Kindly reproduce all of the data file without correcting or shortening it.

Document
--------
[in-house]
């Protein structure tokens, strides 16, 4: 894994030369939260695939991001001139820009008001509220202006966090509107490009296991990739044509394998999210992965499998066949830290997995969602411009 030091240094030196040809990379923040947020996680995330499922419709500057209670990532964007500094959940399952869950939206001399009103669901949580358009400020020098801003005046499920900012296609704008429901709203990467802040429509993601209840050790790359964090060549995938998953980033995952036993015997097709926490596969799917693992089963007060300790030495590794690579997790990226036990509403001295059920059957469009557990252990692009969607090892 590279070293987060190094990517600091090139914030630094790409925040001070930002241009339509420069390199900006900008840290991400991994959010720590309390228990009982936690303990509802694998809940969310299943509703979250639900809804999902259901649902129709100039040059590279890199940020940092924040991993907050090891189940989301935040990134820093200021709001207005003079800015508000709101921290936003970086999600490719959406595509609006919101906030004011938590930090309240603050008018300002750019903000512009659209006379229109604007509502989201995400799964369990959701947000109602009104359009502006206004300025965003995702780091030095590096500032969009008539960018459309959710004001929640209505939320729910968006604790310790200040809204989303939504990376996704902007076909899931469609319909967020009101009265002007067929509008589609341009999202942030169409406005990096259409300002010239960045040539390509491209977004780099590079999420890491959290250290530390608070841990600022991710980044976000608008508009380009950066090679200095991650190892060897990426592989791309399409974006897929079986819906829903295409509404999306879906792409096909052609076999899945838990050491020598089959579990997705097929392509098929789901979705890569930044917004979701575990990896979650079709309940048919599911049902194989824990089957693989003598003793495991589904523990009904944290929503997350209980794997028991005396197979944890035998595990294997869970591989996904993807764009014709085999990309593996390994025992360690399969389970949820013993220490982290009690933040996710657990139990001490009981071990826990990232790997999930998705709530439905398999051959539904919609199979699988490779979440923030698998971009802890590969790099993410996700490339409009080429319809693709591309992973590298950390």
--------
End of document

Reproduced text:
[in-house]
């Protein structure tokens, strides 16, 4: 894994030369939260695939991001001139820009008001509220202006966090509107490009296991990739044509394998999210992965499998066949830290997995969602411009 030091240094030196040809990379923040947020996680995330499922419709500057209670990532964007500094959940399952869950939206001399009103669901949580358009400020020098801003005046499920900012296609704008429901709203990467802040429509993601209840050790790359964090060549995938998953980033995952036993015997097709926490596969799917693992089963007060300790030495590794690579997790990226036990509403001295059920059957469009557990252990692009969607090892 590279070293987060190094990517600091090139914030630094790409925040001070930002241009339509420069390199900006900008840290991400991994959010720590309390228990009982936690303990509802694998809940969310299943509703979250639900809804999902259901649902129709100039040059590279890199940020940092924040991993907050090891189940989301935040990134820093200021709001207005003079800015508000709101921290936003970086999600490719959406595509609006919101906030004011938590930090309240603050008018300002750019903000512009659209006379229109604007509502989201995400799964369990959701947000109602009104359009502006206004300025965003995702780091030095590096500032969009008539960018459309959710004001929640209505939320729910968006604790310790200040809204989303939504990376996704902007076909899931469609319909967020009101009265002007067929509008589609341009999202942030169409406005990096259409300002010239960045040539390509491209977004780099590079999420890491959290250290530390608070841990600022991710980044976000608008508009380009950066090679200095991650190892060897990426592989791309399409974006897929079986819906829903295409509404999306879906792409096909052609076999899945838990050491020598089959579990997705097929392509098929789901979705890569930044917004979701575990990896979650079709309940048919599911049902194989824990089957693989003598003793495991589904523990009904944290929503997350209980794997028991005396197979944890035998595990294997869970591989996904993807764009014709085999990309593996390994025992360690399969389970949820013993220490982290009690933040996710657990139990001490009981071990826990990232790997999930998705709530439905398999051959539904919609199979699988490779979440923030698998971009802890590969790099993410996700490339409009080429319809693709591309992973590298950390």